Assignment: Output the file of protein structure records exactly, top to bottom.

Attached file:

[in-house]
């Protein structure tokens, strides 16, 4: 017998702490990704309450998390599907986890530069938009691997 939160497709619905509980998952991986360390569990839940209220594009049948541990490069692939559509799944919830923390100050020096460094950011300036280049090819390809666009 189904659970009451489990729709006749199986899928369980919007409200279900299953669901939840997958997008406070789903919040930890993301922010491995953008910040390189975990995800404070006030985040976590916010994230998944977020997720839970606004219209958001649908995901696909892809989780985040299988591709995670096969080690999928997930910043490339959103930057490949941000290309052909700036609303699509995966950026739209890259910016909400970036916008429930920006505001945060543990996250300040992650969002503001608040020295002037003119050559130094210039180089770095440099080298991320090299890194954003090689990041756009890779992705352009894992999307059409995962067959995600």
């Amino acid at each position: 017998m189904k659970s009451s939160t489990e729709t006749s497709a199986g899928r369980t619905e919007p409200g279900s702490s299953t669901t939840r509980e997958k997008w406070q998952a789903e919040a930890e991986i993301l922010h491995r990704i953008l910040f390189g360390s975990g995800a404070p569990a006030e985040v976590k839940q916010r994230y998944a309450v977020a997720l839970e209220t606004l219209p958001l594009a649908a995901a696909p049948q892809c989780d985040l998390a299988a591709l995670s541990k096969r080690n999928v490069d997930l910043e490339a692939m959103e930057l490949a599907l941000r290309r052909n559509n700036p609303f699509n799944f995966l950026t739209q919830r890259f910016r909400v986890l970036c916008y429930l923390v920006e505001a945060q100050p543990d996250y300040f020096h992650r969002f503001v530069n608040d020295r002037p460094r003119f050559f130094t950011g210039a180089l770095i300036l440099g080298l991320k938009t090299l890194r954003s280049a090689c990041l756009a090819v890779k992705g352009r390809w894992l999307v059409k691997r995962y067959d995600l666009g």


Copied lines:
[in-house]
């Protein structure tokens, strides 16, 4: 017998702490990704309450998390599907986890530069938009691997 939160497709619905509980998952991986360390569990839940209220594009049948541990490069692939559509799944919830923390100050020096460094950011300036280049090819390809666009 189904659970009451489990729709006749199986899928369980919007409200279900299953669901939840997958997008406070789903919040930890993301922010491995953008910040390189975990995800404070006030985040976590916010994230998944977020997720839970606004219209958001649908995901696909892809989780985040299988591709995670096969080690999928997930910043490339959103930057490949941000290309052909700036609303699509995966950026739209890259910016909400970036916008429930920006505001945060543990996250300040992650969002503001608040020295002037003119050559130094210039180089770095440099080298991320090299890194954003090689990041756009890779992705352009894992999307059409995962067959995600």
């Amino acid at each position: 017998m189904k659970s009451s939160t489990e729709t006749s497709a199986g899928r369980t619905e919007p409200g279900s702490s299953t669901t939840r509980e997958k997008w406070q998952a789903e919040a930890e991986i993301l922010h491995r990704i953008l910040f390189g360390s975990g995800a404070p569990a006030e985040v976590k839940q916010r994230y998944a309450v977020a997720l839970e209220t606004l219209p958001l594009a649908a995901a696909p049948q892809c989780d985040l998390a299988a591709l995670s541990k096969r080690n999928v490069d997930l910043e490339a692939m959103e930057l490949a599907l941000r290309r052909n559509n700036p609303f699509n799944f995966l950026t739209q919830r890259f910016r909400v986890l970036c916008y429930l923390v920006e505001a945060q100050p543990d996250y300040f020096h992650r969002f503001v530069n608040d020295r002037p460094r003119f050559f130094t950011g210039a180089l770095i300036l440099g080298l991320k938009t090299l890194r954003s280049a090689c990041l756009a090819v890779k992705g352009r390809w894992l999307v059409k691997r995962y067959d995600l666009g």